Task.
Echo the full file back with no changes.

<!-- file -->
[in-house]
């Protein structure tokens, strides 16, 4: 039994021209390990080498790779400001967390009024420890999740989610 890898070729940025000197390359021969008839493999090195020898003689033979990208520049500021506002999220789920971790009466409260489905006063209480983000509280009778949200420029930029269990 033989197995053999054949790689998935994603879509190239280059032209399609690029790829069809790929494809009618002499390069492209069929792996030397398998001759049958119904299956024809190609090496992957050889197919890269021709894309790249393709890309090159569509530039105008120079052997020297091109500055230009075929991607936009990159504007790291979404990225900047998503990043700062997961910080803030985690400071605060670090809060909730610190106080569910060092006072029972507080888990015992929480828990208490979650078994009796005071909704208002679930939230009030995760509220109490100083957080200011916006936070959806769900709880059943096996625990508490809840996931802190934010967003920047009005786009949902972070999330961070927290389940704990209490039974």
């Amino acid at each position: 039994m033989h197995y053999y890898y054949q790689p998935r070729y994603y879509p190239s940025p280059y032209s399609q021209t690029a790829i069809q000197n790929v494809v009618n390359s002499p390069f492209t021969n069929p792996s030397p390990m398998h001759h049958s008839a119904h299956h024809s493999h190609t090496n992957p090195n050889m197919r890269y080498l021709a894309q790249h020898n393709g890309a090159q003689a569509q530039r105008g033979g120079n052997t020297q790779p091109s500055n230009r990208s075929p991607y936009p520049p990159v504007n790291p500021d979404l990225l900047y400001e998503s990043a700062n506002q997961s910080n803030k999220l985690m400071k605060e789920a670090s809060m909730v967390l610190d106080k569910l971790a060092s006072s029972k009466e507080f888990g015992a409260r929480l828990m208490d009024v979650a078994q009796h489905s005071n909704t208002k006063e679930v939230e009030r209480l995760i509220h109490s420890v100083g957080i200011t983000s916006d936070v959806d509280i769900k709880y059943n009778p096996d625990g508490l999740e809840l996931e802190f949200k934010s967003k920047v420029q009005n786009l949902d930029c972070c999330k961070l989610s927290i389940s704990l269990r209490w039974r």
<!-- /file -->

[in-house]
């Protein structure tokens, strides 16, 4: 039994021209390990080498790779400001967390009024420890999740989610 890898070729940025000197390359021969008839493999090195020898003689033979990208520049500021506002999220789920971790009466409260489905006063209480983000509280009778949200420029930029269990 033989197995053999054949790689998935994603879509190239280059032209399609690029790829069809790929494809009618002499390069492209069929792996030397398998001759049958119904299956024809190609090496992957050889197919890269021709894309790249393709890309090159569509530039105008120079052997020297091109500055230009075929991607936009990159504007790291979404990225900047998503990043700062997961910080803030985690400071605060670090809060909730610190106080569910060092006072029972507080888990015992929480828990208490979650078994009796005071909704208002679930939230009030995760509220109490100083957080200011916006936070959806769900709880059943096996625990508490809840996931802190934010967003920047009005786009949902972070999330961070927290389940704990209490039974």
């Amino acid at each position: 039994m033989h197995y053999y890898y054949q790689p998935r070729y994603y879509p190239s940025p280059y032209s399609q021209t690029a790829i069809q000197n790929v494809v009618n390359s002499p390069f492209t021969n069929p792996s030397p390990m398998h001759h049958s008839a119904h299956h024809s493999h190609t090496n992957p090195n050889m197919r890269y080498l021709a894309q790249h020898n393709g890309a090159q003689a569509q530039r105008g033979g120079n052997t020297q790779p091109s500055n230009r990208s075929p991607y936009p520049p990159v504007n790291p500021d979404l990225l900047y400001e998503s990043a700062n506002q997961s910080n803030k999220l985690m400071k605060e789920a670090s809060m909730v967390l610190d106080k569910l971790a060092s006072s029972k009466e507080f888990g015992a409260r929480l828990m208490d009024v979650a078994q009796h489905s005071n909704t208002k006063e679930v939230e009030r209480l995760i509220h109490s420890v100083g957080i200011t983000s916006d936070v959806d509280i769900k709880y059943n009778p096996d625990g508490l999740e809840l996931e802190f949200k934010s967003k920047v420029q009005n786009l949902d930029c972070c999330k961070l989610s927290i389940s704990l269990r209490w039974r």